The Detroit Lions hit the pause button on football this week.
In their virtual team meetings, they've had meaningful conversations about the issues facing the African American community and the country as a whole in the wake of George Floyd's killing in Minneapolis, and the protests across the country that have since followed.
Lions safety Duron Harmon said in a Zoom call with reporters Friday those conversations have been thoughtful and productive.
"I think they've been extremely productive," he said. "We kind of took a break from football because how could you worry about football with obviously the country in a crisis like this. It's so much bigger than football right now.
"Obviously, with our team predominantly being African American, I think Matty P (head coach Matt Patricia) did a great job of just giving everyone an opportunity to kind of voice their opinions, voice their frustrations and for our white brothers to kind of really understand what the African American community and African American men truly goes through living in this country."
Harmon expressed his love for the country that's given him the opportunity to play in the NFL, but also shared personal experiences of racism at the hands of police officers, the conversations he's had about racism with his own children, and his thoughts on what the NFL can continue to do to usher in real change.
"What matters right now is trying to find ways to change and being in the moment right now," he said. "Trying to make sure we get justice for George Floyd for Ahmaud (Arbery) for Breonna Taylor, that's where the focus has to be right now. That's what we're focusing on obviously as an organization.
"How can we help the community out? How can we make sure we do our job to make sure police officers are held accountable, district attorneys are held accountable to this social inequality that we're dealing with as a society.
"The narrative has to stay the same and focus on what is the problem? The problem is police brutality, social injustice and just racism, and if we can just focus there, and not try to put it on anything else, that's when the change will really occur.
"And it's not just going to be a drastic change. It's going to be a group of people coming together, doing it the right way, then they go out in the community create change and touch other people's lives."
Harmon is supportive of the protests. He's spoken out on social media on the issue, and has been a leader in the virtual meetings with teammates and coaches.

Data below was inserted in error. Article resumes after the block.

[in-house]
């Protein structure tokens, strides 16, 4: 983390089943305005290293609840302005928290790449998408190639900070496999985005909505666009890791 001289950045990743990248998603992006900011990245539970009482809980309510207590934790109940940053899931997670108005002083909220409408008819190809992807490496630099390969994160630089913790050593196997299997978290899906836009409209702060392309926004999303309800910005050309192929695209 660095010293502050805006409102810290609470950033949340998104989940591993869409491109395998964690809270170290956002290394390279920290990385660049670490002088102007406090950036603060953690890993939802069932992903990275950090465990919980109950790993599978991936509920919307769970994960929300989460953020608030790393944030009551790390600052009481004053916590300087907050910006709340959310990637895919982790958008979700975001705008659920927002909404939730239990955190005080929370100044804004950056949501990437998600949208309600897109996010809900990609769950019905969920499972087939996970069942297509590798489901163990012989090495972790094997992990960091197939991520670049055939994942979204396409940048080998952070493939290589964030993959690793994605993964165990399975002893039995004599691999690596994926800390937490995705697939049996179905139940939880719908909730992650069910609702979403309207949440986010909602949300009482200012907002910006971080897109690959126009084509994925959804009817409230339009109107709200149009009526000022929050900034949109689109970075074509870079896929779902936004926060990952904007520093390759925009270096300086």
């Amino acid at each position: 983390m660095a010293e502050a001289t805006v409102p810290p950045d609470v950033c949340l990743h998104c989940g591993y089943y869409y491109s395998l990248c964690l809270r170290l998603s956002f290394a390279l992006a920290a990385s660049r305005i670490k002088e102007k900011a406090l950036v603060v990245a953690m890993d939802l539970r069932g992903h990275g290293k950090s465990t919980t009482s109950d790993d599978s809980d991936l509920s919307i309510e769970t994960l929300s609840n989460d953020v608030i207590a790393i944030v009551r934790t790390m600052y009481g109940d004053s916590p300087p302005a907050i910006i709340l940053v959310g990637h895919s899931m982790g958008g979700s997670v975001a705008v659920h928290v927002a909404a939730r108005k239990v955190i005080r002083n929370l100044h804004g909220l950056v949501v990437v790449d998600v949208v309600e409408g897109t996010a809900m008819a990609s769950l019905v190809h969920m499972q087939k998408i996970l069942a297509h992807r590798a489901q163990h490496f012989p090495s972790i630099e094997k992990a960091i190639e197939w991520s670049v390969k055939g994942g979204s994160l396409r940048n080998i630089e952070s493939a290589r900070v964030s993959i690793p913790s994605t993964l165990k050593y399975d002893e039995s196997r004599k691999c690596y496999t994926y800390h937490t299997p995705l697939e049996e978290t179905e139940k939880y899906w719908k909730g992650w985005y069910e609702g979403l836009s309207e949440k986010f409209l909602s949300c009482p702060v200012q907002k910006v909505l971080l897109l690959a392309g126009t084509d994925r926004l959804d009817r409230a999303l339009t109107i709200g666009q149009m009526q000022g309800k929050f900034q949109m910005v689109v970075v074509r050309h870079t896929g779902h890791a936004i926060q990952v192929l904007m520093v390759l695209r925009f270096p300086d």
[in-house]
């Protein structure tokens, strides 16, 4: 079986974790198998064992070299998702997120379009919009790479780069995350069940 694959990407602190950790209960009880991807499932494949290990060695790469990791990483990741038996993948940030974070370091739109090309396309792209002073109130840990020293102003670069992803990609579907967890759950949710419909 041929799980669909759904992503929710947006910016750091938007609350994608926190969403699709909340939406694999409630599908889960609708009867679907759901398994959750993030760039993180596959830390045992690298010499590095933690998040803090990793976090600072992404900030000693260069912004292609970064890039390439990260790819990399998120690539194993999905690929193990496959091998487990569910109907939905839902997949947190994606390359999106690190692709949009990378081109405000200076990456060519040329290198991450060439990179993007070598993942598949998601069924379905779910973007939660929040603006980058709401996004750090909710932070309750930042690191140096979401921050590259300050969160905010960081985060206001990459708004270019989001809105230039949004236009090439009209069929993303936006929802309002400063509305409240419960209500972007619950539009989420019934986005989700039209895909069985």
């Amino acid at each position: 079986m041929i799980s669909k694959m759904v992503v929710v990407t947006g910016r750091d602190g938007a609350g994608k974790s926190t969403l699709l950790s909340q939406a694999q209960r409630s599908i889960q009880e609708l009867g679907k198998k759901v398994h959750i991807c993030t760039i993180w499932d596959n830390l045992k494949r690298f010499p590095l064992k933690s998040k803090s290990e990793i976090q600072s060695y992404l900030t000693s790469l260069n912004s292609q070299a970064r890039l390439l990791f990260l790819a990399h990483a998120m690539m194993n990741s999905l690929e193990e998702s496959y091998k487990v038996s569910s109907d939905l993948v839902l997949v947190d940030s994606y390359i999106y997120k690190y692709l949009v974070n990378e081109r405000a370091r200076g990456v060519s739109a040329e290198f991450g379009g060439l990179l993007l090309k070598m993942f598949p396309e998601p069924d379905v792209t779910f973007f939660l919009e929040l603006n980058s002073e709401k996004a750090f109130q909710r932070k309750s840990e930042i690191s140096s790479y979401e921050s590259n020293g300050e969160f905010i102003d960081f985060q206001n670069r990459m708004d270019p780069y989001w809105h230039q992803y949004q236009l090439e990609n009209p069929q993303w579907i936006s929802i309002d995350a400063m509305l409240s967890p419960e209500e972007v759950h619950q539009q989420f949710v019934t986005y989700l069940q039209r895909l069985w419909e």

"I think the older I get, obviously the more kids I get (Harmon and his wife are expecting their fourth child), you start to realize what life is truly about," he said. "Coming into the league, I just wanted to be the best football player I could be. I think now, going into year eight, turning 30 sooner than later, you realize there's so much more to life. So much more to being a part of this world than just being a football player.
"To be around guys the last seven years like Matthew Slater, Devin McCourty, Jason McCourty the last two years, guys I really look up to, I just notice how much they care about other things besides football and how much impact they have on the world. When you get older, you realize that's what it's about."
To that point, Harmon, along with some of his then Patriot teammates, took an interest in leveling the educational playing field for children in underfunded and under-resourced schools, and for criminal justice reform in Massachusetts.
Harmon said being able to go in front of legislators and voice his opinion on that initiative helped him realize how big of a platform he has being in the NFL. He hopes to help younger players realize that for themselves.
He's also pushing the NFL as a league to continue to fight for social equality and use their massive platform to help institute necessary change.
"As African American players we have to make the sure the NFL always fights this issue. Having our backs," Harmon said. "A lot of African Americans, we're not going away from this. We're going to make sure that it gets changed and the only way we can do that is for our white brothers and our white sisters ... we need them with us.
"We're crying for help and I feel like we're at a point where help is on the way. Help is definitely on the way and the NFL is trying to make sure they supply that help as well, so we can create real change in the world."